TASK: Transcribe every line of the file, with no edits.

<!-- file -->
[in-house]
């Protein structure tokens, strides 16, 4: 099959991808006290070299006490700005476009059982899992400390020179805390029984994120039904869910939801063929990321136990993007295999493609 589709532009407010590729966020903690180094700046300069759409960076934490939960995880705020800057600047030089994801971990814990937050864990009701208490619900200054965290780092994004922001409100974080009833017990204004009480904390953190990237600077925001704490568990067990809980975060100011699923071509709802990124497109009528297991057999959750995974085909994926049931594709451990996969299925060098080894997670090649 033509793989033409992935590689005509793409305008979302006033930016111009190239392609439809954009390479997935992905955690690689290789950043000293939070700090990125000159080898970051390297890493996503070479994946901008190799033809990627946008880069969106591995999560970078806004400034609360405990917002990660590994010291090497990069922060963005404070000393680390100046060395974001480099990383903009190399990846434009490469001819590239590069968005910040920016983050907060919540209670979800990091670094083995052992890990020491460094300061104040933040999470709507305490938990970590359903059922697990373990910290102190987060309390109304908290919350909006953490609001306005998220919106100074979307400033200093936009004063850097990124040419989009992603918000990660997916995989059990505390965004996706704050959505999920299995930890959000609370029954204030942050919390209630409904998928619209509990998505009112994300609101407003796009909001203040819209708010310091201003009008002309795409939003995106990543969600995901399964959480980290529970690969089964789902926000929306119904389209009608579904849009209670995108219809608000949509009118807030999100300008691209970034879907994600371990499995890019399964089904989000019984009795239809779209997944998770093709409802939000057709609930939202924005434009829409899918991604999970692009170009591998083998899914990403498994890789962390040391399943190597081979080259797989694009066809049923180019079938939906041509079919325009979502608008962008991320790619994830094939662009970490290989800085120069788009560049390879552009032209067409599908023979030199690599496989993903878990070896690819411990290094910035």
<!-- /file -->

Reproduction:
[in-house]
């Protein structure tokens, strides 16, 4: 099959991808006290070299006490700005476009059982899992400390020179805390029984994120039904869910939801063929990321136990993007295999493609 589709532009407010590729966020903690180094700046300069759409960076934490939960995880705020800057600047030089994801971990814990937050864990009701208490619900200054965290780092994004922001409100974080009833017990204004009480904390953190990237600077925001704490568990067990809980975060100011699923071509709802990124497109009528297991057999959750995974085909994926049931594709451990996969299925060098080894997670090649 033509793989033409992935590689005509793409305008979302006033930016111009190239392609439809954009390479997935992905955690690689290789950043000293939070700090990125000159080898970051390297890493996503070479994946901008190799033809990627946008880069969106591995999560970078806004400034609360405990917002990660590994010291090497990069922060963005404070000393680390100046060395974001480099990383903009190399990846434009490469001819590239590069968005910040920016983050907060919540209670979800990091670094083995052992890990020491460094300061104040933040999470709507305490938990970590359903059922697990373990910290102190987060309390109304908290919350909006953490609001306005998220919106100074979307400033200093936009004063850097990124040419989009992603918000990660997916995989059990505390965004996706704050959505999920299995930890959000609370029954204030942050919390209630409904998928619209509990998505009112994300609101407003796009909001203040819209708010310091201003009008002309795409939003995106990543969600995901399964959480980290529970690969089964789902926000929306119904389209009608579904849009209670995108219809608000949509009118807030999100300008691209970034879907994600371990499995890019399964089904989000019984009795239809779209997944998770093709409802939000057709609930939202924005434009829409899918991604999970692009170009591998083998899914990403498994890789962390040391399943190597081979080259797989694009066809049923180019079938939906041509079919325009979502608008962008991320790619994830094939662009970490290989800085120069788009560049390879552009032209067409599908023979030199690599496989993903878990070896690819411990290094910035």